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Ethical dilemmas in Clinical Research - Insights from Clinical research nurses


Upholding ethical standards in research involves acknowledging various factors that influence the voluntary participation of patients. Clinical research nurses possess first-hand experience in facing ethical dilemmas and play a pivotal role in maintaining ethical practices and adhering to the principles of informed consent in clinical research. A recent study published in the journal Trials examines the ethical challenges they encounter while obtaining informed consent for clinical research. 

Clinical research nurses (CRNs) are tasked with recruiting participants to clinical research, where rushed decision-making and low comprehension pose significant challenges. According to the CRNs, patients’ decision-making is often experienced as hurried during the informed consent process. They highlighted that patients demonstrated limited understanding of the complicated consent forms, raising concerns about their capacity to make well-informed decisions. Another issue highlighted by the CRNs is that during the informed consent process, many patients place significant trust in their physicians' recommendations. This trust could influence their comprehension of the information, possibly impacting their capacity to make independent and autonomous decisions.

One ethical issue raised by CRNs is that even patients show willingness to participate in research also among patients who have cognitive disabilities or where there is a language barrier, clinical research nurses observe that these patients were frequently excluded and that the eligibility criteria lacked clear justifications for this. This exclusion can lead to a lack of diversity in clinical trials, raising ethical and scientific concerns. The authors suggest this could be mitigated by initiatives that promote the inclusion of underrepresented groups. Specifically targeting minority ethnic groups and individuals with cognitive disabilities, to increase the likelihood of patient participation in clinical research.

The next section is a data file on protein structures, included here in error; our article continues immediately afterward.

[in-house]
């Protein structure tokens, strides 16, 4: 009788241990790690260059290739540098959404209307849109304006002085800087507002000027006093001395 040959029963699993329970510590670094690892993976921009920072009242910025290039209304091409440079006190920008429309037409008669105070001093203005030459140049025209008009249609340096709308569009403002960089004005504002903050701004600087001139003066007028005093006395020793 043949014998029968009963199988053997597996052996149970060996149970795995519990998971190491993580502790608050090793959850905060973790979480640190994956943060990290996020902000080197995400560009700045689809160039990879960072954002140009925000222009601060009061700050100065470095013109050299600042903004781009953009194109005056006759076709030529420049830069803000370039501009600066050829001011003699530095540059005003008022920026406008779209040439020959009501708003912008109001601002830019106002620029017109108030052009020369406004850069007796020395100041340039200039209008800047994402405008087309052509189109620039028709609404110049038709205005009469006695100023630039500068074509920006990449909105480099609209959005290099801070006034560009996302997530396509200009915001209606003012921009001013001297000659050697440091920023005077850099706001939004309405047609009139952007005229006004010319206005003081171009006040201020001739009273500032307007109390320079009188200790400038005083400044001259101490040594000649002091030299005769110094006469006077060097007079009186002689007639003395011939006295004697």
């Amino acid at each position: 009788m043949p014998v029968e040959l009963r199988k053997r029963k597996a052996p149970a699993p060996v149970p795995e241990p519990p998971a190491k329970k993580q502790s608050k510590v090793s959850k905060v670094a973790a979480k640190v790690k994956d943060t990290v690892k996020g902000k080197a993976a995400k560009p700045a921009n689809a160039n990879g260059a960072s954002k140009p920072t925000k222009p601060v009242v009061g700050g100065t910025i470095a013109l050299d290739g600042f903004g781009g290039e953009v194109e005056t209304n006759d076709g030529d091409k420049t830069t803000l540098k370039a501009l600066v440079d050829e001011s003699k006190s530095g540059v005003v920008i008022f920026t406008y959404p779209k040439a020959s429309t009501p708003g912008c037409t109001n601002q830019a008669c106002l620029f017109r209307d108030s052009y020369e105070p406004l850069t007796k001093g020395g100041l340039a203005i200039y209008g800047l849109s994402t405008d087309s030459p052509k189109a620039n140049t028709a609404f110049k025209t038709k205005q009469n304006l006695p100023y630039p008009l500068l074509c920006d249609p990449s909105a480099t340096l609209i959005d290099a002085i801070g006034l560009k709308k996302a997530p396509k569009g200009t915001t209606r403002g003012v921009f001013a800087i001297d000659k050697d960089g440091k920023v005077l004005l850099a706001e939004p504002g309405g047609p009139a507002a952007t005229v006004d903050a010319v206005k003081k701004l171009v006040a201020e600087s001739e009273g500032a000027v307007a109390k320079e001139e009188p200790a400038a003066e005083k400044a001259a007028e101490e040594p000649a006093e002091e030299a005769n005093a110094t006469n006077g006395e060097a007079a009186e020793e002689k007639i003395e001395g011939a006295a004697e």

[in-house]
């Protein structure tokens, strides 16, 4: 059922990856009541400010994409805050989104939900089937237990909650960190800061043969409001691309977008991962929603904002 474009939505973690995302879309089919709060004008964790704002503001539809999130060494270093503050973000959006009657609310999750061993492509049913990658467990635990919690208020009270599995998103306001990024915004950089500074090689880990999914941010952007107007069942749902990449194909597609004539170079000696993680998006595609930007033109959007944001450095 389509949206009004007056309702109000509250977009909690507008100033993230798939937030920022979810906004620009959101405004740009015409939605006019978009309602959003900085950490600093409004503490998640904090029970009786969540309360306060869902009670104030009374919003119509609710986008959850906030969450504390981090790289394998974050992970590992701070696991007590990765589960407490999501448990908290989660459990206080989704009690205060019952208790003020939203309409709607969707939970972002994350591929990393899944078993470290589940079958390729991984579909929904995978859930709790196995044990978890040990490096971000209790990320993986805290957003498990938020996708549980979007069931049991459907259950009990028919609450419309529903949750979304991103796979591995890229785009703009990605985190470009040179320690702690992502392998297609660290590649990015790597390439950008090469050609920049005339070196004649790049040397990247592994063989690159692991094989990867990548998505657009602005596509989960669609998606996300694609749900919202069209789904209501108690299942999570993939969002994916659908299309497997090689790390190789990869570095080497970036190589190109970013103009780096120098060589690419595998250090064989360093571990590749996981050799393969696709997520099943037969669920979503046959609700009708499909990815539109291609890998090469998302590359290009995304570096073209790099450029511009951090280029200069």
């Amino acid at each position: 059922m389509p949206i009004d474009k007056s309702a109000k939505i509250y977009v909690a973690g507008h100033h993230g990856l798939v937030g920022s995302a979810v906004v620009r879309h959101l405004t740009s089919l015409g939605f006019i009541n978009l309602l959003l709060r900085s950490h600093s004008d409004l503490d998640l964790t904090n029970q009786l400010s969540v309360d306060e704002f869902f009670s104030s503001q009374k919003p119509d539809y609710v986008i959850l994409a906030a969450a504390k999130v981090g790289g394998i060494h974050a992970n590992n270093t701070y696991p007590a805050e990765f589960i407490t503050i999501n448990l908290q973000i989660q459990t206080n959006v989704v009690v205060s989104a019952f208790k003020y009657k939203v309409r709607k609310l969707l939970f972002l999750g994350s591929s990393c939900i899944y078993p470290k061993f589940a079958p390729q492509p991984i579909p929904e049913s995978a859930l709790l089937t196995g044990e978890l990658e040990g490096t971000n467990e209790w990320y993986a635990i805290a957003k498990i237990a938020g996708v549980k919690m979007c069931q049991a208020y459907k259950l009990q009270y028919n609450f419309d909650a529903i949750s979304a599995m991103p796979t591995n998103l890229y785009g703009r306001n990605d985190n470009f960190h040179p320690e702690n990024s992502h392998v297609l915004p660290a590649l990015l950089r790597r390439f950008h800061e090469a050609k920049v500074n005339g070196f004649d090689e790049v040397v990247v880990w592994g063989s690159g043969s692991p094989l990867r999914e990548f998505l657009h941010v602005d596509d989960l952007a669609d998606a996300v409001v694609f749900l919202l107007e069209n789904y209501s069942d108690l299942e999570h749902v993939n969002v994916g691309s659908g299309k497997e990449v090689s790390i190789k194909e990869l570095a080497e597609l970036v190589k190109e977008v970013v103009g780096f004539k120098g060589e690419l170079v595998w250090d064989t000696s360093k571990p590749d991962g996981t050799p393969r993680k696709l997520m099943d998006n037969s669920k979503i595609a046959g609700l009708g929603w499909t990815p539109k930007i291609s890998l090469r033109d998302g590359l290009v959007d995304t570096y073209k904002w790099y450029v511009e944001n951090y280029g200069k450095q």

“Among the valuable takeaways from this study are the recommendations to include the examination and justification of eligibility criteria and also implementing accessible study designs,” says Tove Godskesen, researcher at the Centre for Research Ethics & Bioethics at Uppsala University and one of the authors behind the study. “Clinical research nurses face a challenge of navigating time constraints and information overload in informed consent processes while ensuring that the patient understands what they are getting into. Our results show the complexity of the research nurses’ role in balancing patient autonomy with scientific requirements and offer personalised care while upholding study principles. And the importance of creating an environment where they can obtain informed consent in an ethical way.”

By Märta Karlén

Godskesen, T., Björk, J., Juth, N., 2023. Challenges regarding informed consent in recruitment to clinical research: a qualitative study of clinical research nurses’ experiences. Trials 24.

Last modified: 2024-03-19